HIV/AIDS in Nigeria: Rethinking Women's Vulnerabilities beyond the Biomedical Paradigm
AbstractHIV/AIDS has emerged as a major bane of sustainable development in Africa. In addition to hindering further development, it is indeed turning back the hands of the clock. HIV/AIDS is, for Africa, much more than another medical problem as it creates hunger, illiteracy, and poverty and constitutes a security risk. These factors in turn augur well for further spread of HIV/AIDS and other diseases. Nigeria, the most populous country in Africa, bears 10% of the African burden of 28 million out of about 37 million people living with HIV/AIDS worldwide. A growing concern is the disproportionate increase in the number of women living with HIV/AIDS in Africa. This paper critically examines factors that promote the vulnerability of women to HIV infection under the patriarchal system in Africa, with a focus on Nigeria.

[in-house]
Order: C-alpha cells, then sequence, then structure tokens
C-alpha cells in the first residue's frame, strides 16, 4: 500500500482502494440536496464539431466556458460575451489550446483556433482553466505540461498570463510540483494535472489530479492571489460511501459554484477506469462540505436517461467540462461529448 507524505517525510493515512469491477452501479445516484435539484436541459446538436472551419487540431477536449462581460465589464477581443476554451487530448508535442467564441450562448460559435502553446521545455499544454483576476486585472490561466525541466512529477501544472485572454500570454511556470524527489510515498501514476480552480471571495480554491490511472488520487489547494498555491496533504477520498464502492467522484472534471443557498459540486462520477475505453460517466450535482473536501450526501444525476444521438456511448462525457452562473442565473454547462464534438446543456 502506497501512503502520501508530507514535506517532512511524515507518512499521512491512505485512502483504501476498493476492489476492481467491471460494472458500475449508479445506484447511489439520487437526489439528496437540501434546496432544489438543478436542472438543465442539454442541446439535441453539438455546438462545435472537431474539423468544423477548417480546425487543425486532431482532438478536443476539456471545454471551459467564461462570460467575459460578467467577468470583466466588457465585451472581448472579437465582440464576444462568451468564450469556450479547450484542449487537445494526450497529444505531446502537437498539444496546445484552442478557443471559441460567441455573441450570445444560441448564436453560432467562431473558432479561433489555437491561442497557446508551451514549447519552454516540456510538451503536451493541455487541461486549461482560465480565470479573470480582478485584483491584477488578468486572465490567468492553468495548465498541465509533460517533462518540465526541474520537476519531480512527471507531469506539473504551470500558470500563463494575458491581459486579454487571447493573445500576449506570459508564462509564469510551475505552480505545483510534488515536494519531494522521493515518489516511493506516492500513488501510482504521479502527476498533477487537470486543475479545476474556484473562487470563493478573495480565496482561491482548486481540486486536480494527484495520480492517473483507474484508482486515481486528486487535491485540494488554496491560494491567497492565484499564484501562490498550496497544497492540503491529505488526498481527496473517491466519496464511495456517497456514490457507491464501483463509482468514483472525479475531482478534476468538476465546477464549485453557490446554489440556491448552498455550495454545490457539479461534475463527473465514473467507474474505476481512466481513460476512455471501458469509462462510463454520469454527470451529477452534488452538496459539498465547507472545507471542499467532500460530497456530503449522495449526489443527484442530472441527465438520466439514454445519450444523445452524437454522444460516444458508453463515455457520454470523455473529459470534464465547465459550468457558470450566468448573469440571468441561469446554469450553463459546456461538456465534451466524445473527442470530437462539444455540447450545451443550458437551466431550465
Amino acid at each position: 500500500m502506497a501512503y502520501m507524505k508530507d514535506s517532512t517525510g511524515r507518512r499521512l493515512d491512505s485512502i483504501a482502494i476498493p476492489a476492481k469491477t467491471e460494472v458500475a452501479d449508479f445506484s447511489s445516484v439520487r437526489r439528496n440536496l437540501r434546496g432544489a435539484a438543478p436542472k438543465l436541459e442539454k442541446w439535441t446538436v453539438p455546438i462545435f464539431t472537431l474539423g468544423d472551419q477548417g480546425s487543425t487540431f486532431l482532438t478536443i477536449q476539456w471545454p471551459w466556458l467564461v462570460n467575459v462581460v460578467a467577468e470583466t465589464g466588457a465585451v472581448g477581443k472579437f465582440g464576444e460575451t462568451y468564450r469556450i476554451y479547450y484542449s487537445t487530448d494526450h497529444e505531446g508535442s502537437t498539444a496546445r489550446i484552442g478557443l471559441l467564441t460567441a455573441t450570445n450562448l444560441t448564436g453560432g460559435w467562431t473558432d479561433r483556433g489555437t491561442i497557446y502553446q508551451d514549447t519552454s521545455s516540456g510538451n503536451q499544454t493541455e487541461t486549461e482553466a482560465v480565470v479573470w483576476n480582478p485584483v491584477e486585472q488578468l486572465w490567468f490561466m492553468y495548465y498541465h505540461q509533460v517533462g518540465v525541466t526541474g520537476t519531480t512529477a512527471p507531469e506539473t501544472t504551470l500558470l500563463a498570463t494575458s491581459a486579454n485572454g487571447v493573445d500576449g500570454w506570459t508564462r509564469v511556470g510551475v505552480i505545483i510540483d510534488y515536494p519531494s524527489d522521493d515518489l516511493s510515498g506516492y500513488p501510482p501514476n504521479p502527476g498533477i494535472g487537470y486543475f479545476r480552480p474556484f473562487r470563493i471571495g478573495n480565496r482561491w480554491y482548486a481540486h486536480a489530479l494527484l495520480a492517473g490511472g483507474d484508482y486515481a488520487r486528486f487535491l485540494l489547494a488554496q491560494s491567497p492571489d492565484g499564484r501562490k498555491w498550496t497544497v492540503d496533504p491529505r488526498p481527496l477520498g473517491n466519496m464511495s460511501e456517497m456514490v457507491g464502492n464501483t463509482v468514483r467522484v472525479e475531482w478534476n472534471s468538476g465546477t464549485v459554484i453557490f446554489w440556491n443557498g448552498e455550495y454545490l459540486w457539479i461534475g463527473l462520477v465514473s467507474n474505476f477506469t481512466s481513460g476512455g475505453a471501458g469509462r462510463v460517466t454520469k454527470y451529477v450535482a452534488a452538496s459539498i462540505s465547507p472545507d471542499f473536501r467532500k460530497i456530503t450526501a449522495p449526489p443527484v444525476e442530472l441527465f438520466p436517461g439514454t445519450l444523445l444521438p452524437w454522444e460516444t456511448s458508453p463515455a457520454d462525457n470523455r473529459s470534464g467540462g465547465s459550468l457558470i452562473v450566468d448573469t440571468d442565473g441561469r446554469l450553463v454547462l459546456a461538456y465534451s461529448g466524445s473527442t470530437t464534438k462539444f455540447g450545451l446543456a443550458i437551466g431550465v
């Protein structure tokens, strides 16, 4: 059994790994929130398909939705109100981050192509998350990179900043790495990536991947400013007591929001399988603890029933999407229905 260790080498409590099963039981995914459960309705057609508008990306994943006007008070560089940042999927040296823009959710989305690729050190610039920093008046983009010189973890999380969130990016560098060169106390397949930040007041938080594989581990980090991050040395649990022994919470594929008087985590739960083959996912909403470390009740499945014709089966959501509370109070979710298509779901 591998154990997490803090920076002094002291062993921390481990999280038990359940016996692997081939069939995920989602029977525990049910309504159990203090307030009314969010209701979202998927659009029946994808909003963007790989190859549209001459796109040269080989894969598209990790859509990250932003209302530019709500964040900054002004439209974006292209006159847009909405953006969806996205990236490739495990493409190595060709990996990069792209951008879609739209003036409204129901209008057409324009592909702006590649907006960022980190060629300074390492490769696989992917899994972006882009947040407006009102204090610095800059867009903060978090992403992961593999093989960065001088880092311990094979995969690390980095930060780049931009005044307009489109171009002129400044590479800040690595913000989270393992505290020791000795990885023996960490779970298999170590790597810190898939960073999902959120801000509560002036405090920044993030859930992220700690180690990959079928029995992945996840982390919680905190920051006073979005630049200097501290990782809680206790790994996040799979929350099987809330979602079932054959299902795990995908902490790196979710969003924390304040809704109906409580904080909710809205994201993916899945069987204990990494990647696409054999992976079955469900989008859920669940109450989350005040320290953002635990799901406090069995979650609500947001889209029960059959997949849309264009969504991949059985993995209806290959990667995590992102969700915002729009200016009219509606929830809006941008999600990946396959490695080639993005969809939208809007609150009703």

Key WordS:Human rights, HIV/AIDS, patriarchy.
[Nig. Jnl Health & Biomedical Sciences Vol.2(1) 2003: 1-6]